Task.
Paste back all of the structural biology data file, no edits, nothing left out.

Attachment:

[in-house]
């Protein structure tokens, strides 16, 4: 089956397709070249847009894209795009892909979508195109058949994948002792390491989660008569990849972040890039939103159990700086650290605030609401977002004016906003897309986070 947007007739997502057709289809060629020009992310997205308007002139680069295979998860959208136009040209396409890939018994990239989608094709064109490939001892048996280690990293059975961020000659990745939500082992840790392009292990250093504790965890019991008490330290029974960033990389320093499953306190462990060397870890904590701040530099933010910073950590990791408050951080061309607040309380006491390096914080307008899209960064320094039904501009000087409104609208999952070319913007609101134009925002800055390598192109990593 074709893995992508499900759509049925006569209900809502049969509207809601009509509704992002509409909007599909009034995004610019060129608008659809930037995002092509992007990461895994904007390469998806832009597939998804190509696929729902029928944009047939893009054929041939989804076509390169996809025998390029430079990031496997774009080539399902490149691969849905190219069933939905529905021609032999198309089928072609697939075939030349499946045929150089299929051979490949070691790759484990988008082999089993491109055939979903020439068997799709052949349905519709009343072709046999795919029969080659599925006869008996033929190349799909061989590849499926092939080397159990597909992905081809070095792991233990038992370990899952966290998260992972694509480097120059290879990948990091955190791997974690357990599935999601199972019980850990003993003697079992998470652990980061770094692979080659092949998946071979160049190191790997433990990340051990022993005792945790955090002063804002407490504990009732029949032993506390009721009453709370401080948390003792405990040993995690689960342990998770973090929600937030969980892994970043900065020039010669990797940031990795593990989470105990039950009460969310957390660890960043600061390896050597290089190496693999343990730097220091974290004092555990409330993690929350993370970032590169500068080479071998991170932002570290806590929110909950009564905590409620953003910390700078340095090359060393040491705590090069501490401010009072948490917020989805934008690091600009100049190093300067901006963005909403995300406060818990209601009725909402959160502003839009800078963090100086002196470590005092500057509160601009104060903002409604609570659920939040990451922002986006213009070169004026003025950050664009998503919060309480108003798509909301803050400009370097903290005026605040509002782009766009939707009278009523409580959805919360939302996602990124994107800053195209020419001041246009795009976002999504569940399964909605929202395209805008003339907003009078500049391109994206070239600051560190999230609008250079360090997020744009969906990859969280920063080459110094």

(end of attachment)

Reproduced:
[in-house]
């Protein structure tokens, strides 16, 4: 089956397709070249847009894209795009892909979508195109058949994948002792390491989660008569990849972040890039939103159990700086650290605030609401977002004016906003897309986070 947007007739997502057709289809060629020009992310997205308007002139680069295979998860959208136009040209396409890939018994990239989608094709064109490939001892048996280690990293059975961020000659990745939500082992840790392009292990250093504790965890019991008490330290029974960033990389320093499953306190462990060397870890904590701040530099933010910073950590990791408050951080061309607040309380006491390096914080307008899209960064320094039904501009000087409104609208999952070319913007609101134009925002800055390598192109990593 074709893995992508499900759509049925006569209900809502049969509207809601009509509704992002509409909007599909009034995004610019060129608008659809930037995002092509992007990461895994904007390469998806832009597939998804190509696929729902029928944009047939893009054929041939989804076509390169996809025998390029430079990031496997774009080539399902490149691969849905190219069933939905529905021609032999198309089928072609697939075939030349499946045929150089299929051979490949070691790759484990988008082999089993491109055939979903020439068997799709052949349905519709009343072709046999795919029969080659599925006869008996033929190349799909061989590849499926092939080397159990597909992905081809070095792991233990038992370990899952966290998260992972694509480097120059290879990948990091955190791997974690357990599935999601199972019980850990003993003697079992998470652990980061770094692979080659092949998946071979160049190191790997433990990340051990022993005792945790955090002063804002407490504990009732029949032993506390009721009453709370401080948390003792405990040993995690689960342990998770973090929600937030969980892994970043900065020039010669990797940031990795593990989470105990039950009460969310957390660890960043600061390896050597290089190496693999343990730097220091974290004092555990409330993690929350993370970032590169500068080479071998991170932002570290806590929110909950009564905590409620953003910390700078340095090359060393040491705590090069501490401010009072948490917020989805934008690091600009100049190093300067901006963005909403995300406060818990209601009725909402959160502003839009800078963090100086002196470590005092500057509160601009104060903002409604609570659920939040990451922002986006213009070169004026003025950050664009998503919060309480108003798509909301803050400009370097903290005026605040509002782009766009939707009278009523409580959805919360939302996602990124994107800053195209020419001041246009795009976002999504569940399964909605929202395209805008003339907003009078500049391109994206070239600051560190999230609008250079360090997020744009969906990859969280920063080459110094």